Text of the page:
Quoting ghost77 (Reply 42):The proposed tri-jet MD-12 was to be based on the MD-11 cross-sectionWhich was based on the DC-10 and both are wide enough to squeeze 10-abreast. Many airlines used that configuration in the DC-10.

Depends on your definition of many. It was only charter and leisure carriers. I can't recall any major full-service scheduled carriers operating 10-abreast DC-10s.

Pan Am's L-1011-500s were 10-abreast which always surprised me for a major carrier. They were very cramped. After those aircraft wound up with DL (after brief service with UA following their purchase of Pan Am Pacific routes) DL converted them to the more usual 9-abreast configuration.
 
SpaceshipDC10
Posts: 7054
Joined: Tue Jan 01, 2013 11:44 am

RE: If Built, Mc Donnell Douglas MD12 Today?

Fri Aug 22, 2014 10:19 pm

Quoting Viscount724 (Reply 44):
Depends on your definition of many. It was only charter and leisure carriers.

My aim was to underscore the fact that a 10-abreast configuration in the then planned MD-12 trijet was possible since the fuselage was based on that of the DC-10 which was operated with that many seats by many airlines, whatever their types.

[Edited 2014-08-22 15:20:50]
 
TrijetsRMissed
Posts: 1983
Joined: Sun Oct 29, 2006 12:15 pm

RE: If Built, Mc Donnell Douglas MD12 Today?

Sat Aug 23, 2014 2:42 am

Quoting SpaceshipDC10 (Reply 41):
Indeed. Didn't the manufacturer gather some large order even before it changed the moniker?

I guess if you consider PSA a large order. It had been MD-80 for almost a year when AA finalized their 67+100 landmark deal.
There's nothing quite like a trijet.
 
User avatar
MD80
Posts: 768
Joined: Sun Feb 16, 2014 3:29 pm

RE: If Built, Mc Donnell Douglas MD12 Today?

Sat Aug 23, 2014 3:26 am

Quoting TrijetsRMissed (Reply 46):
I guess if you consider PSA a large order. It had been MD-80 for almost a year when AA finalized their 67+100 landmark deal.

Here are some extracts of my hobby-researches. Three customers received their ordered MD-80s in 1980: Swissair, Austrian Airlines and PSA.

The year 1981 allowed deliveries to early customers like Austral, TDA, Hawaiian Air, Inex Adria, AirCal, Muse Air, Republic Airlines, Martinair Holland, aeromexico, and Jet America.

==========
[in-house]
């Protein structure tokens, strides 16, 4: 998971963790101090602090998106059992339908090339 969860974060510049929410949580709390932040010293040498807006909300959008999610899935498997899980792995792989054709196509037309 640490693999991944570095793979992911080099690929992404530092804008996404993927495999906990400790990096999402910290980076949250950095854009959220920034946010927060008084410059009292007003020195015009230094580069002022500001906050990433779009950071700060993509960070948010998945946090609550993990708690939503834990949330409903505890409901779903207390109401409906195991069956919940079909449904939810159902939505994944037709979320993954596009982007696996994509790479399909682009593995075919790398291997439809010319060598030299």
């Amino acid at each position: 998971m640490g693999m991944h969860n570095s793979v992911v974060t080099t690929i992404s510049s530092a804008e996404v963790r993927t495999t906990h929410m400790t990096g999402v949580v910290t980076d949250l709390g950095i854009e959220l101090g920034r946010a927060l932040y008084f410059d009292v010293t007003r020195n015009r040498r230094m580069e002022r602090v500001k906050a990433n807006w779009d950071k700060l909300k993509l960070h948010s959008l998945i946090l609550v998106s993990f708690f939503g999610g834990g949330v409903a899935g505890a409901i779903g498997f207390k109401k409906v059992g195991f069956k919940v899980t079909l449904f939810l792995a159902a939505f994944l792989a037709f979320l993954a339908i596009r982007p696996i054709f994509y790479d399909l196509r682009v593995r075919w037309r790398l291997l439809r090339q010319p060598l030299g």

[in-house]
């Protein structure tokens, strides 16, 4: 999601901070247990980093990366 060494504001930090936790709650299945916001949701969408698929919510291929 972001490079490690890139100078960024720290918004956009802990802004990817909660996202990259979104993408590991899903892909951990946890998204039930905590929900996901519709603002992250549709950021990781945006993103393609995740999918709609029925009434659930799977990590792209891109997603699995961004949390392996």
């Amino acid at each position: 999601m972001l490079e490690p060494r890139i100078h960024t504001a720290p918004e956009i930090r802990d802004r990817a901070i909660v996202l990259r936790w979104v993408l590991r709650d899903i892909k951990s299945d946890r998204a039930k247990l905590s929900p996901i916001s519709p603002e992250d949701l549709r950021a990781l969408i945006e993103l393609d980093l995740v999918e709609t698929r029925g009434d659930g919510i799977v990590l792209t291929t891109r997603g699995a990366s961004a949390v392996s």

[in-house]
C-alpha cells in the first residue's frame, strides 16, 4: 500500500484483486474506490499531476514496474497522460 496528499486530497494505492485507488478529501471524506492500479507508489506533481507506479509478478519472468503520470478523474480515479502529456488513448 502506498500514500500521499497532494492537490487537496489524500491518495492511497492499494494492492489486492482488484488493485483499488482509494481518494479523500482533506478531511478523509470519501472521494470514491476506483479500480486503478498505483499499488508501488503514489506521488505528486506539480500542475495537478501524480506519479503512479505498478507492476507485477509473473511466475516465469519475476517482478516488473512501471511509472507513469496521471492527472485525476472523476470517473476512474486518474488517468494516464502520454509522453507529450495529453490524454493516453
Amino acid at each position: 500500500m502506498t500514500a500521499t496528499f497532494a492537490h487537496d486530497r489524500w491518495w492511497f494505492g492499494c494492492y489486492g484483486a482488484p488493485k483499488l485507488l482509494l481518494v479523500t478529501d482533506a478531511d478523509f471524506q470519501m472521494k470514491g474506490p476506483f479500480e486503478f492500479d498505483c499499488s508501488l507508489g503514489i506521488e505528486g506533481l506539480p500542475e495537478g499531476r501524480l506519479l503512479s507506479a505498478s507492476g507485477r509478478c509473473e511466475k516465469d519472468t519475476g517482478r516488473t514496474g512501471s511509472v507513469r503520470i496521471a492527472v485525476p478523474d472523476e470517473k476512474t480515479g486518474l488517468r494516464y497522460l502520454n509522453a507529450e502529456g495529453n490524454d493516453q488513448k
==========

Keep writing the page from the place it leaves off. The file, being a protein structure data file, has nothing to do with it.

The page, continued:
It is noteworthy that some of the mentioned airlines became very important, rather large and/or long-time operators of the MD-80.

In 1982, Balair, Frontier Airlines, and ALM became operators of the MD-80. 1982 was also important due to the commitment by Finnair to order three MD-82s and the decision by Alitalia to order 30 aircraft. The first order by Finnair for three aircraft may be seen as a very small order but at the same time this ensured that Finnair became co-launch-customer of both the MD-83 and MD-87 and the combined DC-9/MD-80-fleet became the workhorse of Finnair for many years.

I think that the orders placed by Alitalia and the deals placed with American Airlines and TWA kick-started sales of the MD-80series. The orders were really important because most of the early customers already received their originally ordered aircraft and the backlog dried up.

The decision of Finnair to use the DC-10-30ER was also very important. Boeing offered the Boeing 747SP and Boeing 737/757s as an alternative fleet-solution and it was a victory for McDonnell Douglas that Finnair decided to stay with their traditional supplier from Long Beach. It also allowed Finnair to become an early customer for the MD-11.

Regards
Dedicated to the MD-80, MD-90, MD-95, and DC-9: www.MD-80.com

Popular Searches On Airliners.net

Top Photos of Last:   24 Hours  •  48 Hours  •  7 Days  •  30 Days  •  180 Days  •  365 Days  •  All Time

Military Aircraft Every type from fighters to helicopters from air forces around the globe

Classic Airliners Props and jets from the good old days

Flight Decks Views from inside the cockpit

Aircraft Cabins Passenger cabin shots showing seat arrangements as well as cargo aircraft interior

Cargo Aircraft Pictures of great freighter aircraft

Government Aircraft Aircraft flying government officials

Helicopters Our large helicopter section. Both military and civil versions

Blimps / Airships Everything from the Goodyear blimp to the Zeppelin

Night Photos Beautiful shots taken while the sun is below the horizon

Accidents Accident, incident and crash related photos

Air to Air Photos taken by airborne photographers of airborne aircraft

Special Paint Schemes Aircraft painted in beautiful and original liveries

Airport Overviews Airport overviews from the air or ground

Tails and Winglets Tail and Winglet closeups with beautiful airline logos